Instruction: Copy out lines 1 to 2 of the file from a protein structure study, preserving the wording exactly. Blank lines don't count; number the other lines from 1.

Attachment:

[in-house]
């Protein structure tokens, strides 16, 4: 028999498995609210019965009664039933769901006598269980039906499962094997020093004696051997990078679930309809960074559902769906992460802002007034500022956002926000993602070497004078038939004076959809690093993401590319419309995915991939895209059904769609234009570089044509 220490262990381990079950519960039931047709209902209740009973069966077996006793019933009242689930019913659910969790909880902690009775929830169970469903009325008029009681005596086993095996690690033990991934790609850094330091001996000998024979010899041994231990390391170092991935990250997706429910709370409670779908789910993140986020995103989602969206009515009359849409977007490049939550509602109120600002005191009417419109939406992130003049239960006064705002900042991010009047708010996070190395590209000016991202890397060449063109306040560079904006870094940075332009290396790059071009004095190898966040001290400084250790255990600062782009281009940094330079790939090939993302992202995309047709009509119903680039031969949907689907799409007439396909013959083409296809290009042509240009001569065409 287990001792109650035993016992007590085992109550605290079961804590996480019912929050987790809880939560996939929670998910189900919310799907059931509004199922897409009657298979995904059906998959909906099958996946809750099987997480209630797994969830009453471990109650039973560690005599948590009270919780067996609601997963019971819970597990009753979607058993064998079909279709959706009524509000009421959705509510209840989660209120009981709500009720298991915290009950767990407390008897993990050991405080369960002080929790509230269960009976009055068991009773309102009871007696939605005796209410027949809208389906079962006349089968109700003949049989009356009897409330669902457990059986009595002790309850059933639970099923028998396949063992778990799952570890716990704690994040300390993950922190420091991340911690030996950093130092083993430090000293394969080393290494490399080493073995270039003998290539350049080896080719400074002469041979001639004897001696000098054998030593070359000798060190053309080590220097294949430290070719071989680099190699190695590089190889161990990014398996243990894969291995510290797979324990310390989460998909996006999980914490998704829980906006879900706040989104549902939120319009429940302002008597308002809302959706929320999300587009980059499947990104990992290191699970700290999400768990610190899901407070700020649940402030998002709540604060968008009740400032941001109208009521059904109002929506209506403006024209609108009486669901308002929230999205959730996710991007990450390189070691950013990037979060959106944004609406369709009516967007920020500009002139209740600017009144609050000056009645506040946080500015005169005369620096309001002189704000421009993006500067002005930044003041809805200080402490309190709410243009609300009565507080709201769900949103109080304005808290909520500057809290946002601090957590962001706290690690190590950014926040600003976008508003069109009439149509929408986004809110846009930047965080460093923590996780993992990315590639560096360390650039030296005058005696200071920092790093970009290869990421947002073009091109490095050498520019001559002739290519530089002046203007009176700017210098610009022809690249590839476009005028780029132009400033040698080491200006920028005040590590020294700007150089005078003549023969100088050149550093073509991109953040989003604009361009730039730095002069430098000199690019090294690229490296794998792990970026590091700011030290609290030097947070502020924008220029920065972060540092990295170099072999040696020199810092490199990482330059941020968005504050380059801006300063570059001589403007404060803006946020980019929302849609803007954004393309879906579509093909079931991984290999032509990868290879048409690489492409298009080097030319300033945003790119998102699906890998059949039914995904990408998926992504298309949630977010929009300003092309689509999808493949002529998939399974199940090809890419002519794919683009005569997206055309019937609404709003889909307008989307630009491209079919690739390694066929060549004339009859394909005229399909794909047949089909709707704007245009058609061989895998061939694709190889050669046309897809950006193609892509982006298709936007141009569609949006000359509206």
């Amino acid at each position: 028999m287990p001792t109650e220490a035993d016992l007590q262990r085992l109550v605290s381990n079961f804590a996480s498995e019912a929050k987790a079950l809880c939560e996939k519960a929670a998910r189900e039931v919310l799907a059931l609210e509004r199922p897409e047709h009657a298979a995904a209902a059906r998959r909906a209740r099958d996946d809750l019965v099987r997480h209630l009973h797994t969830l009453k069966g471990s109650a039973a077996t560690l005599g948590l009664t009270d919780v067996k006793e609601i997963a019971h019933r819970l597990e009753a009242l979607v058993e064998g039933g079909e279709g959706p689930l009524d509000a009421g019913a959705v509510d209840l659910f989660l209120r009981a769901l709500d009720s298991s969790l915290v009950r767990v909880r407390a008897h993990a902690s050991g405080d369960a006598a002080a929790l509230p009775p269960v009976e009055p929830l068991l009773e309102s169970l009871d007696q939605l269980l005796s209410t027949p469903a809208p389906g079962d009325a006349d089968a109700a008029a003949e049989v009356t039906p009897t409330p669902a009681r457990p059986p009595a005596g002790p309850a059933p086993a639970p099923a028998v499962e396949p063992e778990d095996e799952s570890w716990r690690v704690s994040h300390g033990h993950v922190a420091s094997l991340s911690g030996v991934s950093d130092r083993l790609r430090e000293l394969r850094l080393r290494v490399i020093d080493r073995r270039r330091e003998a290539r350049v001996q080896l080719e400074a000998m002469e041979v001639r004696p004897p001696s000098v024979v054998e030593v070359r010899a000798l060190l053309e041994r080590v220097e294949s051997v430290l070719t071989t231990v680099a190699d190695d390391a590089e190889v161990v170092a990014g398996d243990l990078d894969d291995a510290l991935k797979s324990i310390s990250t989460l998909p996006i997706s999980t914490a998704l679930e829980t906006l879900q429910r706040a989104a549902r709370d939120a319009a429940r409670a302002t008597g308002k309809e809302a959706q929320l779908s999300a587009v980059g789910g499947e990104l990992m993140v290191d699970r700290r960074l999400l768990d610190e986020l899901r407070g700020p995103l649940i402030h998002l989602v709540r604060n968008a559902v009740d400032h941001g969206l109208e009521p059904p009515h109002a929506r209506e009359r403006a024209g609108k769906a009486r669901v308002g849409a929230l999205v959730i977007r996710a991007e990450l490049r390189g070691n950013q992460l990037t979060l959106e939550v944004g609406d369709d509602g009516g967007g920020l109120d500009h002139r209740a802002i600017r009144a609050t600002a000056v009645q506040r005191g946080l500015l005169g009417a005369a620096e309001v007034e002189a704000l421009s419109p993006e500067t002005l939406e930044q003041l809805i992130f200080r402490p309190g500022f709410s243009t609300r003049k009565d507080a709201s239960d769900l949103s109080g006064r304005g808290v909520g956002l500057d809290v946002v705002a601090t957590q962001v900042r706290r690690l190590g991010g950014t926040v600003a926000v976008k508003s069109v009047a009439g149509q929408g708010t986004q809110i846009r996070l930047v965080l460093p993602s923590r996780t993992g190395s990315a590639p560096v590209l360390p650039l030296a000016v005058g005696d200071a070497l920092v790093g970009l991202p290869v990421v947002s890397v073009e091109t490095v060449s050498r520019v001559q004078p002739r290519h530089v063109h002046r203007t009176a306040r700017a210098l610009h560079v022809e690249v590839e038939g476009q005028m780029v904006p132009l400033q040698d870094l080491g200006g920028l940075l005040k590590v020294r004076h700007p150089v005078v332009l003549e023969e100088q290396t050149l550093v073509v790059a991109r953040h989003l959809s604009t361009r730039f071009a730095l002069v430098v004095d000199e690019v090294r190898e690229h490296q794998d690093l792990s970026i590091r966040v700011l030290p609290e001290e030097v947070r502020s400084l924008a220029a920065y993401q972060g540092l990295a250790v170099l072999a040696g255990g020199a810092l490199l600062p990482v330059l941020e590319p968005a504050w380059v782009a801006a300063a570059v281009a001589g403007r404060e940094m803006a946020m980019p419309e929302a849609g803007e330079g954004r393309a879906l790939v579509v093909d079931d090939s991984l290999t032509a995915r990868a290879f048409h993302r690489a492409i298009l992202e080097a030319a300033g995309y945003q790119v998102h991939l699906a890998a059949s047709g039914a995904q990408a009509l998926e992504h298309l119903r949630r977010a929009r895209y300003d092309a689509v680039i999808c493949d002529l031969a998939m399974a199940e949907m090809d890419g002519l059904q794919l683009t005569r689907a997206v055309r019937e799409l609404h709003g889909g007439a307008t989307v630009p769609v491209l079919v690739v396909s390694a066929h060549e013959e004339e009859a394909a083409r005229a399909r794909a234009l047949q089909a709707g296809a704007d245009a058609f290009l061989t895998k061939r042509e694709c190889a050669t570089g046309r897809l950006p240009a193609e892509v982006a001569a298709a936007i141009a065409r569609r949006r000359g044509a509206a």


[in-house]
């Protein structure tokens, strides 16, 4: 028999498995609210019965009664039933769901006598269980039906499962094997020093004696051997990078679930309809960074559902769906992460802002007034500022956002926000993602070497004078038939004076959809690093993401590319419309995915991939895209059904769609234009570089044509 220490262990381990079950519960039931047709209902209740009973069966077996006793019933009242689930019913659910969790909880902690009775929830169970469903009325008029009681005596086993095996690690033990991934790609850094330091001996000998024979010899041994231990390391170092991935990250997706429910709370409670779908789910993140986020995103989602969206009515009359849409977007490049939550509602109120600002005191009417419109939406992130003049239960006064705002900042991010009047708010996070190395590209000016991202890397060449063109306040560079904006870094940075332009290396790059071009004095190898966040001290400084250790255990600062782009281009940094330079790939090939993302992202995309047709009509119903680039031969949907689907799409007439396909013959083409296809290009042509240009001569065409 287990001792109650035993016992007590085992109550605290079961804590996480019912929050987790809880939560996939929670998910189900919310799907059931509004199922897409009657298979995904059906998959909906099958996946809750099987997480209630797994969830009453471990109650039973560690005599948590009270919780067996609601997963019971819970597990009753979607058993064998079909279709959706009524509000009421959705509510209840989660209120009981709500009720298991915290009950767990407390008897993990050991405080369960002080929790509230269960009976009055068991009773309102009871007696939605005796209410027949809208389906079962006349089968109700003949049989009356009897409330669902457990059986009595002790309850059933639970099923028998396949063992778990799952570890716990704690994040300390993950922190420091991340911690030996950093130092083993430090000293394969080393290494490399080493073995270039003998290539350049080896080719400074002469041979001639004897001696000098054998030593070359000798060190053309080590220097294949430290070719071989680099190699190695590089190889161990990014398996243990894969291995510290797979324990310390989460998909996006999980914490998704829980906006879900706040989104549902939120319009429940302002008597308002809302959706929320999300587009980059499947990104990992290191699970700290999400768990610190899901407070700020649940402030998002709540604060968008009740400032941001109208009521059904109002929506209506403006024209609108009486669901308002929230999205959730996710991007990450390189070691950013990037979060959106944004609406369709009516967007920020500009002139209740600017009144609050000056009645506040946080500015005169005369620096309001002189704000421009993006500067002005930044003041809805200080402490309190709410243009609300009565507080709201769900949103109080304005808290909520500057809290946002601090957590962001706290690690190590950014926040600003976008508003069109009439149509929408986004809110846009930047965080460093923590996780993992990315590639560096360390650039030296005058005696200071920092790093970009290869990421947002073009091109490095050498520019001559002739290519530089002046203007009176700017210098610009022809690249590839476009005028780029132009400033040698080491200006920028005040590590020294700007150089005078003549023969100088050149550093073509991109953040989003604009361009730039730095002069430098000199690019090294690229490296794998792990970026590091700011030290609290030097947070502020924008220029920065972060540092990295170099072999040696020199810092490199990482330059941020968005504050380059801006300063570059001589403007404060803006946020980019929302849609803007954004393309879906579509093909079931991984290999032509990868290879048409690489492409298009080097030319300033945003790119998102699906890998059949039914995904990408998926992504298309949630977010929009300003092309689509999808493949002529998939399974199940090809890419002519794919683009005569997206055309019937609404709003889909307008989307630009491209079919690739390694066929060549004339009859394909005229399909794909047949089909709707704007245009058609061989895998061939694709190889050669046309897809950006193609892509982006298709936007141009569609949006000359509206």